Copy of `Texas Advertising and Public Relations`
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Texas Advertising and Public Relations
Category: Management > Advertising
Date & country: 11/08/2008, USA
American Academy of Advertising. An association of educators, students, and former educators in advertising.
American Association of Advertising Agencies. An association whose members are ad agencies.
An ad inserted in a magazine, folded with an accordian-style fold.
An audience-counting method, where each person exposed to a specific vehicle is counted once within a certain time period.
Transparent plastic sheet frequently used for overlays in ad layouts.
The printed text or spoken words in an advertisement.
Time periods immediately before and after a television program, normally used as a commercial break between programs.
A measure of readership averages for print publications over a two-year period, used as a baseline for comparing specific ads to an average.
A premium provided to a consumer, on the condition of some later purchase.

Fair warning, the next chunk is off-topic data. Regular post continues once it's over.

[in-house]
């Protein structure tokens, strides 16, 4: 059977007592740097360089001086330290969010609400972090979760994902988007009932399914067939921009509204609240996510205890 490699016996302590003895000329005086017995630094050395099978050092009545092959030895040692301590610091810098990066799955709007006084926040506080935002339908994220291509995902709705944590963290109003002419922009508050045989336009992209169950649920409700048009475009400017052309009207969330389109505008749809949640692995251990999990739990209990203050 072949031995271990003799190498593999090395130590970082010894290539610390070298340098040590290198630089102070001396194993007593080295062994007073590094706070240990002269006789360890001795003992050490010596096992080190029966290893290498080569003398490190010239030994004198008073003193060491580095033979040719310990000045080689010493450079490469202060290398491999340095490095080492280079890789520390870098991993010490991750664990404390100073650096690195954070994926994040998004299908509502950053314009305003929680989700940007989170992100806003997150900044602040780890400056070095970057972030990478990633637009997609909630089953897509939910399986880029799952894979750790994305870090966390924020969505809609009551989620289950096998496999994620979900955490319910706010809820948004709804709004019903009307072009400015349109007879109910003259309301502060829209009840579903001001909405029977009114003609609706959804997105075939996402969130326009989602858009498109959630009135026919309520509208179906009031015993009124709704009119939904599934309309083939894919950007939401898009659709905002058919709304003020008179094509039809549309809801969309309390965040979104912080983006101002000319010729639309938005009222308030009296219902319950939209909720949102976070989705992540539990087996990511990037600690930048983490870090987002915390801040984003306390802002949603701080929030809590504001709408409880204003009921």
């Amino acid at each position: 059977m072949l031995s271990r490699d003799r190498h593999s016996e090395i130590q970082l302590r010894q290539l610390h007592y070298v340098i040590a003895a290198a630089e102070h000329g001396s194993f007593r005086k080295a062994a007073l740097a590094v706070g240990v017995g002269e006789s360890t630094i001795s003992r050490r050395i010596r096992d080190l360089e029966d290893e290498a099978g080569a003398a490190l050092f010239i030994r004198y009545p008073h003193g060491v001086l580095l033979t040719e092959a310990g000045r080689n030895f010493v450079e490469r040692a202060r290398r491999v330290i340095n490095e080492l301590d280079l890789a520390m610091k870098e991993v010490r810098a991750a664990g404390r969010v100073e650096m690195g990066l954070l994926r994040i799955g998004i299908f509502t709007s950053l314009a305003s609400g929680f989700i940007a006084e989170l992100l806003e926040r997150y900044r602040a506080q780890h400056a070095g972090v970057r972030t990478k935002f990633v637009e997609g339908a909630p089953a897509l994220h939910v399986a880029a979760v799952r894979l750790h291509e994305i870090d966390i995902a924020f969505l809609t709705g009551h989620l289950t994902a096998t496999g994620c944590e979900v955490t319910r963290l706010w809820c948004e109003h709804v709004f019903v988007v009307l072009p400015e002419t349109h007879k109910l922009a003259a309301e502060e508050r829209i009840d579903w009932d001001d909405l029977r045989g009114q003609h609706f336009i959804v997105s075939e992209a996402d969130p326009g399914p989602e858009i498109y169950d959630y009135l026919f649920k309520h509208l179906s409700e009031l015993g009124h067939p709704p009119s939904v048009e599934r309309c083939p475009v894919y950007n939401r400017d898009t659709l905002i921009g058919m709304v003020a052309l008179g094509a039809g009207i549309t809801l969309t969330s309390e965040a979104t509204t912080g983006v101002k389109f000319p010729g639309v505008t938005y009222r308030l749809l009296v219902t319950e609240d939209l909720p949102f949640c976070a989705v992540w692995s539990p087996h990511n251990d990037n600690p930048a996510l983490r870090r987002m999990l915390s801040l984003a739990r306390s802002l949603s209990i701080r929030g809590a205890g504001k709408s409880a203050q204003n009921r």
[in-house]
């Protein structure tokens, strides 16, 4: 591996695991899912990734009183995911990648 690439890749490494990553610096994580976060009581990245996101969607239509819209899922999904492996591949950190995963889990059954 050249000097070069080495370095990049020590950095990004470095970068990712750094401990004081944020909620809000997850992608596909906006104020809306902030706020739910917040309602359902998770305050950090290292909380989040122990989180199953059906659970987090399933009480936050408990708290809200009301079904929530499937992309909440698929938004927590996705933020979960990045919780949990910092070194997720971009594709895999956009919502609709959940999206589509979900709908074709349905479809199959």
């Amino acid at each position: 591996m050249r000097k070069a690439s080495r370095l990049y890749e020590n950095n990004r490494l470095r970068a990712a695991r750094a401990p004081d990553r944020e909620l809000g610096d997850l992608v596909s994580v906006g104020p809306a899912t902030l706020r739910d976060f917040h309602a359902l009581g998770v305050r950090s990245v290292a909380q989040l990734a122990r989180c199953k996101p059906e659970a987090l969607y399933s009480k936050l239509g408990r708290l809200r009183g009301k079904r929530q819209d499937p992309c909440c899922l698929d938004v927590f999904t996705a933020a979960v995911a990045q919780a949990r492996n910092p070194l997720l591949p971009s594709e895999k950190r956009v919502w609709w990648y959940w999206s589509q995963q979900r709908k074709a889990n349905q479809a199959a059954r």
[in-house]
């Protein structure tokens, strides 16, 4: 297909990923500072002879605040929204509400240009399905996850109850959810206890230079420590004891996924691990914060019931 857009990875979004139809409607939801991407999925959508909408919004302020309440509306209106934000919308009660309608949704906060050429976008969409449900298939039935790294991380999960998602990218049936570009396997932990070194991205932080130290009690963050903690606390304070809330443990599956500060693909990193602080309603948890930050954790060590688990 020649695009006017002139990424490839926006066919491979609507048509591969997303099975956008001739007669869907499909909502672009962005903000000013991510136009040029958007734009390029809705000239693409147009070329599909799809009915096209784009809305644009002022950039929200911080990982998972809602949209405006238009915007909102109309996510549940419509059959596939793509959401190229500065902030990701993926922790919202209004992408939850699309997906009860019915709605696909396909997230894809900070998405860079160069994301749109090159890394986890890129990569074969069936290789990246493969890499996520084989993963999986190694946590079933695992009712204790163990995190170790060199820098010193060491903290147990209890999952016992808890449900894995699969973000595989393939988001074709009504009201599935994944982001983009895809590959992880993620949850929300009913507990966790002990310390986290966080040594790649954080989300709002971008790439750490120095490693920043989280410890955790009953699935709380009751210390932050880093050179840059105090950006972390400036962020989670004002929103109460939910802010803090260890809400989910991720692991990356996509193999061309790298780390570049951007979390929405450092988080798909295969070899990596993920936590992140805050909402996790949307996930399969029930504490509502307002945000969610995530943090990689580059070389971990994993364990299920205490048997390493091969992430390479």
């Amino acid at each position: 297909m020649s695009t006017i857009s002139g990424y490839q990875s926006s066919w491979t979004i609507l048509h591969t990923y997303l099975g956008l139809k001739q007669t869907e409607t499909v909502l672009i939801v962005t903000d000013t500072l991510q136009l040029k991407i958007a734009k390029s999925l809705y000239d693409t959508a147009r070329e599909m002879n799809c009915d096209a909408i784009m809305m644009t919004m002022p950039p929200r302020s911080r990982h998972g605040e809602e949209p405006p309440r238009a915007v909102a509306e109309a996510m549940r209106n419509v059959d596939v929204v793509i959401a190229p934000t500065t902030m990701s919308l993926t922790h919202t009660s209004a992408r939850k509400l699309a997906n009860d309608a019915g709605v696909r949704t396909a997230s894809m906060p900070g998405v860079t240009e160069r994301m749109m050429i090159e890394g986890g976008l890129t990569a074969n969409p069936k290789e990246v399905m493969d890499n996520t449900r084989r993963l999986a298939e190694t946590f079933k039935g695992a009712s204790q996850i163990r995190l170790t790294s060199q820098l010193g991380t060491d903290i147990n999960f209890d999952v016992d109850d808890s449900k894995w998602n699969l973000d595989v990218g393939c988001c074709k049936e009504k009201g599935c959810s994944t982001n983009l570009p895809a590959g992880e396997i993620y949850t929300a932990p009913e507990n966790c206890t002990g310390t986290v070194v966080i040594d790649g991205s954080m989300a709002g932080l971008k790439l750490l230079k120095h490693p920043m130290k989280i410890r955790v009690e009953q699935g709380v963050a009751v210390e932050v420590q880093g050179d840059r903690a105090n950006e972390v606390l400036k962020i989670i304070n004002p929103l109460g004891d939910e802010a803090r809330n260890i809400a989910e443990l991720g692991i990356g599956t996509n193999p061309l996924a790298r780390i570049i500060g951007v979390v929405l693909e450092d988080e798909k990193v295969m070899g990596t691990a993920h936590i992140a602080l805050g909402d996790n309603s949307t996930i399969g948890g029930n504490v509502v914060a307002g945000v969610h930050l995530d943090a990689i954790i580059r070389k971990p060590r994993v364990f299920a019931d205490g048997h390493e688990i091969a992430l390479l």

The manufacturer, service company, retailer, or supplier who advertises their product or service.
A paid, mediated, form of communication from an identifiable source, designed to persuade the receiver to take some action, now or in the future. (This definition is based on the following study: Richards, J. I., and Curran, C. M. (2002). Oracles on 'Advertising': Searching for a Definition. Journal of Advertising, Summer, 31(2), 63-77.)
Money provided by a manufacturer to a distributor for the purpose of advertising a specific product or brand. See, also, Cooperative advertising.
Money set aside by the advertiser to pay for advertising. There are a variety of methods for determining the most desirable size of an advertising budget.
The relationship between a change in advertising budget and the resulting change in product sales.
Advertising page exposure
A measure of the opportunity for readers to see a particular print advertisement, whether or not that actually look at the ad.